Main Findings The baseline survey showed that in comparison to rural areas, urban slums had (1) higher literacy rates; (2) higher access to toilets; (3) lower child malnutrition (underweight); (4) lower immunisation and breastfeeding; (5) less childhood infections except for diarrhoea; (6) lower utilisation of family planning services; and (7) higher access to antenatal check-ups and institutional deliveries, though a majority of them were in the private sector. One-third of urban slum households had had a RSBY card, but still 60% of them incurred high out-of-pocket expenses.
We documented that 3,775 CHWs had been selected in slums of 19 towns and that 3,699 MAS had been constituted, covering 1.9 million population in urban slums and adjoining households. The CHWs received 25 days of training over three years. In addition, 220 ANMs recruited under the programme carried out monthly immunisation sessions in slum areas with the help of the CHWs, and 30 urban PHCs were set up.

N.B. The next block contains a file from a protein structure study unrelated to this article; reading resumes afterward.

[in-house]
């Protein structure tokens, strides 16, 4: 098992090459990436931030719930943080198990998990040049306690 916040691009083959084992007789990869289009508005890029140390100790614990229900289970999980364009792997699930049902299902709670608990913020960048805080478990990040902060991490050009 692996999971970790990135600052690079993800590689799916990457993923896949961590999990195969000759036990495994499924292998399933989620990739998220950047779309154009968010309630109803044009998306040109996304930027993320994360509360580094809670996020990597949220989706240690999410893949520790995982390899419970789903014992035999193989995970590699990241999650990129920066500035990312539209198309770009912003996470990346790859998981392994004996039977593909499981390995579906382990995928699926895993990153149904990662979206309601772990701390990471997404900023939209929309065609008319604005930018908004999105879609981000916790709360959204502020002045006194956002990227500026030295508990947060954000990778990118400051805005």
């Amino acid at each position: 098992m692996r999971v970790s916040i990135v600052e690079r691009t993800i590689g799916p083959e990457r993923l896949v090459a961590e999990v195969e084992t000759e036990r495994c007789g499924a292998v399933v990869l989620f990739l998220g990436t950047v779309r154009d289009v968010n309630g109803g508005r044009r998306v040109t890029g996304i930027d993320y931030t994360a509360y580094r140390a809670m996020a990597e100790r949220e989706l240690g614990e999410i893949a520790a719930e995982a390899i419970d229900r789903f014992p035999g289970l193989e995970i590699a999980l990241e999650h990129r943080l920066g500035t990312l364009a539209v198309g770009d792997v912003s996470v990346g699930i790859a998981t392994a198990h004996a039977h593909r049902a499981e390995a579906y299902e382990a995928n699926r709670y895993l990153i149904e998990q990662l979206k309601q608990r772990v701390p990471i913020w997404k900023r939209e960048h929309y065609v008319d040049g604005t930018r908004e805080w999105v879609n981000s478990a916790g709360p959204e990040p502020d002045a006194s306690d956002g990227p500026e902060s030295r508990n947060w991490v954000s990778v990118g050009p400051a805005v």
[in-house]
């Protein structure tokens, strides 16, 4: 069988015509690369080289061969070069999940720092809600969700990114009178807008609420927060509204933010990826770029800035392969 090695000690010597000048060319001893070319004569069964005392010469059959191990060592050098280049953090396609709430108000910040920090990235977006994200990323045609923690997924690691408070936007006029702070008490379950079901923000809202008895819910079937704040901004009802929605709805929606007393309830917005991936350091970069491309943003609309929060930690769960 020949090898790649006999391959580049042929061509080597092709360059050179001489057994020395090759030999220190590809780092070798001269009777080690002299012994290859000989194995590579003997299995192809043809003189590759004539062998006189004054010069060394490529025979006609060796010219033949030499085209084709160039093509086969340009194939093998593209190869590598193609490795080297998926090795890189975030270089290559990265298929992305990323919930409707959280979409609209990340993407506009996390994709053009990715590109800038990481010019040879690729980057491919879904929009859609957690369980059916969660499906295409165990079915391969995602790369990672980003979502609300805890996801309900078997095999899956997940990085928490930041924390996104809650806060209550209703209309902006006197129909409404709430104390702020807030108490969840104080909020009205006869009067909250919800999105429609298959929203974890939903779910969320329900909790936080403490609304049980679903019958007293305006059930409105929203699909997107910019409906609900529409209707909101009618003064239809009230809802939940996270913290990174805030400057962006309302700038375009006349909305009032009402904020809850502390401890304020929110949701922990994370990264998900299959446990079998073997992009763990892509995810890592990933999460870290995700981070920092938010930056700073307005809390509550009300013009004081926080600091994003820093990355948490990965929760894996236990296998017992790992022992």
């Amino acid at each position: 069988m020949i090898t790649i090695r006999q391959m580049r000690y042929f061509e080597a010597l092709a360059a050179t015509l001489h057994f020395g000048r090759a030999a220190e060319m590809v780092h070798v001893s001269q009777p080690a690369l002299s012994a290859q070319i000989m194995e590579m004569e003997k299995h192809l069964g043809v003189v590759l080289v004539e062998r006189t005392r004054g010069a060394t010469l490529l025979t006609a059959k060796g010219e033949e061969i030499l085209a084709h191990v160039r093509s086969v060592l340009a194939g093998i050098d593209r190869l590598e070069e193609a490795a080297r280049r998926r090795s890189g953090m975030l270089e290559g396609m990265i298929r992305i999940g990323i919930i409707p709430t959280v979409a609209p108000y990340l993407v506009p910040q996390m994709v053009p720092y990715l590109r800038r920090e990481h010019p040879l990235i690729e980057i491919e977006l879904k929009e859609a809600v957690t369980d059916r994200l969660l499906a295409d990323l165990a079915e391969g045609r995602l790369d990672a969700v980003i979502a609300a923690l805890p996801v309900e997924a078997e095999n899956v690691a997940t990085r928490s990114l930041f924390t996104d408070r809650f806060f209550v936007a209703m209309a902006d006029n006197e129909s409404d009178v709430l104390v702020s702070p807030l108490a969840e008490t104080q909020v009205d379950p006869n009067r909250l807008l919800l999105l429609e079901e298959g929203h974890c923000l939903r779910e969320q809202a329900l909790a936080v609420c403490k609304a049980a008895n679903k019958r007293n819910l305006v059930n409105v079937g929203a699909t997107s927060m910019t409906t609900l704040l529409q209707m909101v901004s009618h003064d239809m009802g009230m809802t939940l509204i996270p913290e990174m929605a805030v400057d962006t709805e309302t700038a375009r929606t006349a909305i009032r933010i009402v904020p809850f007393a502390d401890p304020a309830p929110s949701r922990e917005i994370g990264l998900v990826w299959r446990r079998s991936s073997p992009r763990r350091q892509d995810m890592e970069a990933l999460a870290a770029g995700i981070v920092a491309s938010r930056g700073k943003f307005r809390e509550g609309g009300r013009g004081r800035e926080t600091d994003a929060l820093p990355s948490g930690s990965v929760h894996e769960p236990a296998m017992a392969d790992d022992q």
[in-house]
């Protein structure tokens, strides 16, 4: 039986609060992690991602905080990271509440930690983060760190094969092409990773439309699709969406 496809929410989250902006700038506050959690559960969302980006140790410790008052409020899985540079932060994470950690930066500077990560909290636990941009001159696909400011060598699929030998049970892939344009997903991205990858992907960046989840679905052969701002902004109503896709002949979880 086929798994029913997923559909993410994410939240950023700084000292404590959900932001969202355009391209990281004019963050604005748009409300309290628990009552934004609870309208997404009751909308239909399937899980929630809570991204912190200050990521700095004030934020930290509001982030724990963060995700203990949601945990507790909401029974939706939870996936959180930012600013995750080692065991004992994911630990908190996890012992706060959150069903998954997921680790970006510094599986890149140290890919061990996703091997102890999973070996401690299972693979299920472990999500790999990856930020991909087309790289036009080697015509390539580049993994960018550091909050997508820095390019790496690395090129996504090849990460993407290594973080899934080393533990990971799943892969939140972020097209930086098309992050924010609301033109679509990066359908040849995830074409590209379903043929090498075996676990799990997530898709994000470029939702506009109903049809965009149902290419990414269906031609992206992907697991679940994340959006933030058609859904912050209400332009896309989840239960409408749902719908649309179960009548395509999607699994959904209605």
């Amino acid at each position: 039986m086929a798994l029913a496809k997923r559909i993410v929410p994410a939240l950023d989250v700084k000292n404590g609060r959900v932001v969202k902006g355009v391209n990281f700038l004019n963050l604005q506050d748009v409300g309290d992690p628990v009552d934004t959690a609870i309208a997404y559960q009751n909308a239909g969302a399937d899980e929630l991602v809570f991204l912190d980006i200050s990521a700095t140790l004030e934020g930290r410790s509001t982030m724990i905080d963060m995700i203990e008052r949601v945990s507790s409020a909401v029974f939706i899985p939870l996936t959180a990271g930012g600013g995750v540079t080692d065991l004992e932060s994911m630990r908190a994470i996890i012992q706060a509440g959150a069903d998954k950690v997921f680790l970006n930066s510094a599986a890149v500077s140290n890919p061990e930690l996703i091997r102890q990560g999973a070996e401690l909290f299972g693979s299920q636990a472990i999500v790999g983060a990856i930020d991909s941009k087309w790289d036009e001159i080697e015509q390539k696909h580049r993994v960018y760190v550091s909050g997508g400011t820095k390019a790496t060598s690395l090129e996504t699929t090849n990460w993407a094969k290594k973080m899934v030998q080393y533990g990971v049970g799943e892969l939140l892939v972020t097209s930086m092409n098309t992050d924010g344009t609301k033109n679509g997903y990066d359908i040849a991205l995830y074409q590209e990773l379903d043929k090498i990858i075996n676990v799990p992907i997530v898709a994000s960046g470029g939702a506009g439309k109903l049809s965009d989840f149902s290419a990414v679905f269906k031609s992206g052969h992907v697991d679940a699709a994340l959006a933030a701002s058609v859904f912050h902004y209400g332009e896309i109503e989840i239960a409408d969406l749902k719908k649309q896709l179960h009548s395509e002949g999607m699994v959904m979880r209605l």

Analysis of activities reported by the Mitanins from January to September 2015 showed that (1) Mitanins were able to mobilise 80% of expected deliveries to institutions, 76% of them in public facilities; (2) 82% of newborn received designated home visits from Mitanins and 16% were referred to health facilities when signs of sickness were identified; (3) 87% of pregnant women received more than three home visits from Mitanins; (4) 63% of children under three years of age received home visits on nutrition and prevention of infections; (5) 68,400 cases of diarrhoea were given ORS; (6) 120,000 other patients were treated by Mitanins using drug kits; (7) 155 TB suspects per 100,000 population were screened and referred for sputum examination, resulting in 2,140 confirmed cases; (8) 2,796 leprosy suspects were screened and referred, resulting in 611 confirmed cases; and (9) Mitanins intervened in 4,540 cases to oppose violence against women. The MAS worked on health determinants like drinking water, sanitation and functioning of nutrition programmes.